Why Most E-Learning Did Not Work

Ever since PCs became common in households, training institutions have been toying with the idea of e-learning. In other words, they are trying to put classroom teaching into the virtual world, just like how letters have become emails.


The literature on the numerous ventures into e-learning is abundant, but few address the fundamental question that many training providers face: Why is it so difficult to implement e-learning ?

Their difficulties lie not in access to means to create e-learning courseware; many organisations face the issue where, despite reducing training days and/or with reduced training resources, the feedback from the ground seemed to suggest that learning was not internalized by the learners. Learners would complain it was hard to use their new competencies, and supervisors would assess that there was no observed increase in productivity or quality of work after training.

Many practitioners would blame it on the quality of the learners (i.e. the employees). To me, it was just a way of blaming the victim. Yes, the victim, in most cases, are the learners themselves, especially in situations whereby trainers applied e-learning in the wrong ways.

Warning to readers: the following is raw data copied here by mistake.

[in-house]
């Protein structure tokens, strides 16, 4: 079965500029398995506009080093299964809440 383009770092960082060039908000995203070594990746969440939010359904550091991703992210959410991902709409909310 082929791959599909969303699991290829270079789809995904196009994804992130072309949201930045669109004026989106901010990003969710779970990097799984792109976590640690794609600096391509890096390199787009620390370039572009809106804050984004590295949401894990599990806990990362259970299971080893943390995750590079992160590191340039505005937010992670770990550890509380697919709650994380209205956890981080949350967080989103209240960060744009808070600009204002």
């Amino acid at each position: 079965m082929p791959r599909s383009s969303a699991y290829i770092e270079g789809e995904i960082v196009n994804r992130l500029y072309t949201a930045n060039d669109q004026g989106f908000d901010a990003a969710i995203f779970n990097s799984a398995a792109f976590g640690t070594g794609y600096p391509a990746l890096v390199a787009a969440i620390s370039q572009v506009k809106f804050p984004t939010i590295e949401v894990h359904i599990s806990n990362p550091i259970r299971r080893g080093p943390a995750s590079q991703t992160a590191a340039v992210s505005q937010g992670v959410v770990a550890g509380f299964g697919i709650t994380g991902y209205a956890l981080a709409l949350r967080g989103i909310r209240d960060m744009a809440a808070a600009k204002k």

Wrong Understanding of e-Learning Content

When training schools talk about e-learning, they usually refer to uploading a powerpoint presentation onto the Learning Management System and asking the learners to ‘learn’ (in actual fact, it was just reading through the materials) on their own. Schools with better resources will engage a vendor to add some graphics (moving, or not); I have seen eCoursewares with an avatar of a service staff acting like a TV show host, except that when the scene cuts from the avatar, learners are presented with powerpoint slides (again!).

When experts talk about e-learning , they are talking about interactive, immersive content. The eCourseware will also follow ADDIE (LINK) and also Gagne’s learning theory (LINK), which will present information (which can be in the form of animations), provide learning guidance (eg. in the form of videos or case studies) and then testing of learning by virtue of a simple quiz. There will also be segments to recall prior learning (eg. Animations or trivia games) and to transfer learning (eg. Games or case studies). With the advent of Augmented Reality and Virtual Reality, we can even have roleplays embedded in e-learning.